The Portland City Council’s Finance Committee tonight will begin digging through the details of a $206.8 million municipal budget for the 2013 fiscal year (beginning July 1), kicking off about two months of hearings, meetings and workshops on the spending plan.
The first draft of nearly $207 million was unveiled last night by City Manager Mark Rees (skip ahead for a city synopsis of the proposed budget, including property tax impacts and new initiatives). Important dates to mark on the calendar are an April 9 City Council workshop on the Capital Improvements Plan budget, the April 23 presentation of the education portion of the budget to the council by the school board, an April 30 public hearing on the school budget, the May 7 council vote on the school budget, a May 14 council workshop on municipal spending, the May 15 public vote on the school budget, and the May 21 council vote on the overall budget.
Scattered around those milestone events in the budgeting process will be several committee meetings (Finance Committee meetings dealing with one portion of the budget or another are tonight, Thursday, April 10, April 12 and April 25 — for the city’s entire announcement of the draft budget and full schedule of hearings and workshops and such, click here).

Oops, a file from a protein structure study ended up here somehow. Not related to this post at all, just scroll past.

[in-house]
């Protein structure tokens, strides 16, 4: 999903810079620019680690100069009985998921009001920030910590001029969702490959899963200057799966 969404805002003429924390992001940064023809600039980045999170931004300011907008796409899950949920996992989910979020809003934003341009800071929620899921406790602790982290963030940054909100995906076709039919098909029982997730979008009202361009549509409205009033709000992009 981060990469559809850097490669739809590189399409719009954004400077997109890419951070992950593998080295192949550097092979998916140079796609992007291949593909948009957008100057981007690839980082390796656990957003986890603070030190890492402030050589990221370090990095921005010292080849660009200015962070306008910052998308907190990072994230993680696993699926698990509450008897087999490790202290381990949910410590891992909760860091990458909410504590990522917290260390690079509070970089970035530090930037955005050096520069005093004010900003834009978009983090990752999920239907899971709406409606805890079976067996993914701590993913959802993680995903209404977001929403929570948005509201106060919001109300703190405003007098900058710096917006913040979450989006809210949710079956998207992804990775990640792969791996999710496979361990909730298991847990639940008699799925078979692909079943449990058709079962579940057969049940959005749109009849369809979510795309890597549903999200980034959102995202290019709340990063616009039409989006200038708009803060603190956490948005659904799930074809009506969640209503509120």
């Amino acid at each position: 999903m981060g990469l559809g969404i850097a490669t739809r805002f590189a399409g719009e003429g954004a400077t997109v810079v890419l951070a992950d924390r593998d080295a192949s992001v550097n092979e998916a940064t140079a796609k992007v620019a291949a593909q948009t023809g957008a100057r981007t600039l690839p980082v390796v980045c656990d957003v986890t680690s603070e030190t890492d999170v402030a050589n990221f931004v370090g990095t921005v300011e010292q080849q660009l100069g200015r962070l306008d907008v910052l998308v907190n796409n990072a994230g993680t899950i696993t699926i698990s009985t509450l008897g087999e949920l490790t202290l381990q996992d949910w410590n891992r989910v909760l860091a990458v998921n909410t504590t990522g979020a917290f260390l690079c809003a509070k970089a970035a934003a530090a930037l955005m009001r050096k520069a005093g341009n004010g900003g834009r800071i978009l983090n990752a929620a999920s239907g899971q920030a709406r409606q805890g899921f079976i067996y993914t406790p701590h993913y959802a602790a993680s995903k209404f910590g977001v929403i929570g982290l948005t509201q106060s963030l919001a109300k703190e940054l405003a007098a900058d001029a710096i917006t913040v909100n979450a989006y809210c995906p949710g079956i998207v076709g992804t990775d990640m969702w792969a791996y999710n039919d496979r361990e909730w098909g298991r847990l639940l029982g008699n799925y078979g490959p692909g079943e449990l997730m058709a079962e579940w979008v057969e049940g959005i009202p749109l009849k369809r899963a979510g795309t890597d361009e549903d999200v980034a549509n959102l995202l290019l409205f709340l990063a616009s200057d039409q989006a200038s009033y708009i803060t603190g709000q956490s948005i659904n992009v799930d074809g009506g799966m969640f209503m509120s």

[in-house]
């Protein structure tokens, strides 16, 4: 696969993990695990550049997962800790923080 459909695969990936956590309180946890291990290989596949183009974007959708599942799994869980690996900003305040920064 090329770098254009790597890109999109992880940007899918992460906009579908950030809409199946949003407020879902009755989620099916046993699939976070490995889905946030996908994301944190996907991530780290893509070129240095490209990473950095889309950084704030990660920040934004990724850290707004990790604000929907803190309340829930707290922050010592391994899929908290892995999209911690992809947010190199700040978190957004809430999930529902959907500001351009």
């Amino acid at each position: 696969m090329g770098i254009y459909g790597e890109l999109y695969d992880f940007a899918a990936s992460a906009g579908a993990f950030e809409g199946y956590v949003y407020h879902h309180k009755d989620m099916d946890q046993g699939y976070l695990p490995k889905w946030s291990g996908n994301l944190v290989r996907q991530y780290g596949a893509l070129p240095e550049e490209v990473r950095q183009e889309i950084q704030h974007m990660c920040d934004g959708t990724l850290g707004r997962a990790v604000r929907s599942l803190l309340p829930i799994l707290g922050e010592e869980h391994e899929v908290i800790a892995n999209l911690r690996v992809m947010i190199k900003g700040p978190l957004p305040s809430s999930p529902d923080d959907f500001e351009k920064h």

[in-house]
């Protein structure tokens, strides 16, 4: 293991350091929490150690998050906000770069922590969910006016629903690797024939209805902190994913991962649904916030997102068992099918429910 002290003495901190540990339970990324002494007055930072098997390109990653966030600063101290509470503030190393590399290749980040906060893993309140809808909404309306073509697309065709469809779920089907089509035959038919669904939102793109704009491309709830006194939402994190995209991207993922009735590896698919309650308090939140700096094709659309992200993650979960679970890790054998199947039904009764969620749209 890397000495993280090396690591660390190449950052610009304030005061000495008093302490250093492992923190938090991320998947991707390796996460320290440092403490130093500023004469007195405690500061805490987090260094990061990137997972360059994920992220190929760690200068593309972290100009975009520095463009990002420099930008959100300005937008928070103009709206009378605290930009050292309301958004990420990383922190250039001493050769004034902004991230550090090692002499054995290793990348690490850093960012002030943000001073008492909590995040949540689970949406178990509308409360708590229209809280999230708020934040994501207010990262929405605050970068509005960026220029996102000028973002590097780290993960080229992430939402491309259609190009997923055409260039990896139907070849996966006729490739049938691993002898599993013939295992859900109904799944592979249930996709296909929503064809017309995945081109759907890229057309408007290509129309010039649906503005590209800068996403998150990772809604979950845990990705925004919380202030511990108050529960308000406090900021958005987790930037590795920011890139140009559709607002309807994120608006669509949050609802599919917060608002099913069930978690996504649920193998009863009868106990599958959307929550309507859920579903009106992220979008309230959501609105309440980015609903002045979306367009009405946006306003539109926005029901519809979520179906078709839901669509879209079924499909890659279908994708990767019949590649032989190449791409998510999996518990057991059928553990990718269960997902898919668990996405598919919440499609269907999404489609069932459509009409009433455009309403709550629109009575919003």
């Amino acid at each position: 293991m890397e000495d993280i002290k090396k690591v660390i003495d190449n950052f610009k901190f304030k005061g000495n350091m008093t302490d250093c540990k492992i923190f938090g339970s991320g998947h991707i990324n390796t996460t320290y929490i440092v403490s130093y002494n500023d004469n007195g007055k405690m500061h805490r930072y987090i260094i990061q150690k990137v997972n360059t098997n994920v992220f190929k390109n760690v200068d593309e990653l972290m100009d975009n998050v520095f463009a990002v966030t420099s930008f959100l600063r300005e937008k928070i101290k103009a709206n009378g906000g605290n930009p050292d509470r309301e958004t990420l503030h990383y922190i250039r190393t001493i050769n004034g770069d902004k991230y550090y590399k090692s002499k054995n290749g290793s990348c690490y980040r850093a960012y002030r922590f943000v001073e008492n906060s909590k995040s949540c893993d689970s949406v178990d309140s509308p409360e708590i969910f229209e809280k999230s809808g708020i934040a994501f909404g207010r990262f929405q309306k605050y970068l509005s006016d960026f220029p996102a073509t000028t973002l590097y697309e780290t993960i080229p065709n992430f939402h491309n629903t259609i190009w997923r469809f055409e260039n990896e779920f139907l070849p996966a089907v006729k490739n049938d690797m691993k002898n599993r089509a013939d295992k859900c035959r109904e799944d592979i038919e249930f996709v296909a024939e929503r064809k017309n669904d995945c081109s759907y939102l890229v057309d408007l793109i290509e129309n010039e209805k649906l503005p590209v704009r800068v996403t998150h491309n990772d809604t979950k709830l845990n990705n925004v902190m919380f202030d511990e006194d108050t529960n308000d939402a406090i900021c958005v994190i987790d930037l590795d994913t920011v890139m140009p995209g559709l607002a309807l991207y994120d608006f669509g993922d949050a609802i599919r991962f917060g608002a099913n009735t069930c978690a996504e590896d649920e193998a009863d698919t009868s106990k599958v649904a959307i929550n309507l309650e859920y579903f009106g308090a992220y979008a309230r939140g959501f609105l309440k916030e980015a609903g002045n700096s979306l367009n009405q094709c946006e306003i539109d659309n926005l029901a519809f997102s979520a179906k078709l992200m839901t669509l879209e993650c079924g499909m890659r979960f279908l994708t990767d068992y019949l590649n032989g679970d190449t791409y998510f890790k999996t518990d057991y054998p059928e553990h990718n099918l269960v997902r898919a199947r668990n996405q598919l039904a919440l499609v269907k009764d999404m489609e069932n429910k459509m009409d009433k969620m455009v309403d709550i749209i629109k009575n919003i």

Here’s a portion of that announcement detailing some highlights of Rees’ proposed budget for fiscal year 2013:
The City Manager’s FY13 budget submission calls for a structurally balanced budget, operating revenues equal operating expenses, and includes a proposed 2.9 percent property tax rate increase. The budget also includes several initiatives including the creation of a Waterfront Management Group, streamlining the city’s permitting and inspections process and an overhaul of the city’s website to ensure that it is meeting the needs of the public. The budget also highlights several signs of economic improvement including increases in excise tax and building permits, $230,000 and $150,000 respectively, as well as fully funding of the Creative Economy TIF at $100,000. The city anticipates energy savings in excess of $870,000 resulting in large part from hundreds of energy efficiency upgrades completed this year. The mild winter included additional good news with a savings of $225,000 for salt purchases. The proposed combined tax rate increase for both city and school is 3.2 percent, which for a home valued at $227,000 means a total tax increase of $133.93.